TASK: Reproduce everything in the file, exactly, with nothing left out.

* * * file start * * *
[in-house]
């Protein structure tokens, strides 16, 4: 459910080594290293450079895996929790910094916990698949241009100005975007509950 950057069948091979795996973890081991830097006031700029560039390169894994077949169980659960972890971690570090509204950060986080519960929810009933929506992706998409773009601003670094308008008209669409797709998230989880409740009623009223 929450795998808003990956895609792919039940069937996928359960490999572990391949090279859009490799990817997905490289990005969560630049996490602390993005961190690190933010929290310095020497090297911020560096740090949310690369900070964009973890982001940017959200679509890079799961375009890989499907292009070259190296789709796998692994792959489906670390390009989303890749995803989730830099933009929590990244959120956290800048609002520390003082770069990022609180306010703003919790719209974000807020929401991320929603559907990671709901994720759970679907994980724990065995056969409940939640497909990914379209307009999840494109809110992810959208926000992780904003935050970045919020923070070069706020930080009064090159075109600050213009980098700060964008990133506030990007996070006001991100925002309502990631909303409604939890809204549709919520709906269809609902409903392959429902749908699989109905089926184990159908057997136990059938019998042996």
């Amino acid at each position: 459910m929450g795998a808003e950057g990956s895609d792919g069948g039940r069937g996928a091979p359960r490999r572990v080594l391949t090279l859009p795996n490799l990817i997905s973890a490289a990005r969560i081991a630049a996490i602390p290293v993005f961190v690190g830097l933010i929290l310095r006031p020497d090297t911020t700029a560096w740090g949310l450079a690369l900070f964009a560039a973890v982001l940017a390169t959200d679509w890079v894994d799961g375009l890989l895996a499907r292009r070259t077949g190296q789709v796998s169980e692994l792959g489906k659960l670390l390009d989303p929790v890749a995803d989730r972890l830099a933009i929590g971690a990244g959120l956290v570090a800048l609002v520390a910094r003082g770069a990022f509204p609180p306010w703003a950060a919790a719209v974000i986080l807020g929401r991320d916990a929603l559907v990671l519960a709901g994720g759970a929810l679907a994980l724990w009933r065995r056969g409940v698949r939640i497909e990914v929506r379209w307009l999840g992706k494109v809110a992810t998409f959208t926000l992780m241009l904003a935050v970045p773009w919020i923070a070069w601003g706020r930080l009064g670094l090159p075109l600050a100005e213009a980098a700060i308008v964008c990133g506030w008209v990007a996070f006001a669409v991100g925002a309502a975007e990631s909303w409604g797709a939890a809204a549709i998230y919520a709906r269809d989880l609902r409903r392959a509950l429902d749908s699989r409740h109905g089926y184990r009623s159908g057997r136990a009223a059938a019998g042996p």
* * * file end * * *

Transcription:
[in-house]
């Protein structure tokens, strides 16, 4: 459910080594290293450079895996929790910094916990698949241009100005975007509950 950057069948091979795996973890081991830097006031700029560039390169894994077949169980659960972890971690570090509204950060986080519960929810009933929506992706998409773009601003670094308008008209669409797709998230989880409740009623009223 929450795998808003990956895609792919039940069937996928359960490999572990391949090279859009490799990817997905490289990005969560630049996490602390993005961190690190933010929290310095020497090297911020560096740090949310690369900070964009973890982001940017959200679509890079799961375009890989499907292009070259190296789709796998692994792959489906670390390009989303890749995803989730830099933009929590990244959120956290800048609002520390003082770069990022609180306010703003919790719209974000807020929401991320929603559907990671709901994720759970679907994980724990065995056969409940939640497909990914379209307009999840494109809110992810959208926000992780904003935050970045919020923070070069706020930080009064090159075109600050213009980098700060964008990133506030990007996070006001991100925002309502990631909303409604939890809204549709919520709906269809609902409903392959429902749908699989109905089926184990159908057997136990059938019998042996």
């Amino acid at each position: 459910m929450g795998a808003e950057g990956s895609d792919g069948g039940r069937g996928a091979p359960r490999r572990v080594l391949t090279l859009p795996n490799l990817i997905s973890a490289a990005r969560i081991a630049a996490i602390p290293v993005f961190v690190g830097l933010i929290l310095r006031p020497d090297t911020t700029a560096w740090g949310l450079a690369l900070f964009a560039a973890v982001l940017a390169t959200d679509w890079v894994d799961g375009l890989l895996a499907r292009r070259t077949g190296q789709v796998s169980e692994l792959g489906k659960l670390l390009d989303p929790v890749a995803d989730r972890l830099a933009i929590g971690a990244g959120l956290v570090a800048l609002v520390a910094r003082g770069a990022f509204p609180p306010w703003a950060a919790a719209v974000i986080l807020g929401r991320d916990a929603l559907v990671l519960a709901g994720g759970a929810l679907a994980l724990w009933r065995r056969g409940v698949r939640i497909e990914v929506r379209w307009l999840g992706k494109v809110a992810t998409f959208t926000l992780m241009l904003a935050v970045p773009w919020i923070a070069w601003g706020r930080l009064g670094l090159p075109l600050a100005e213009a980098a700060i308008v964008c990133g506030w008209v990007a996070f006001a669409v991100g925002a309502a975007e990631s909303w409604g797709a939890a809204a549709i998230y919520a709906r269809d989880l609902r409903r392959a509950l429902d749908s699989r409740h109905g089926y184990r009623s159908g057997r136990a009223a059938a019998g042996p």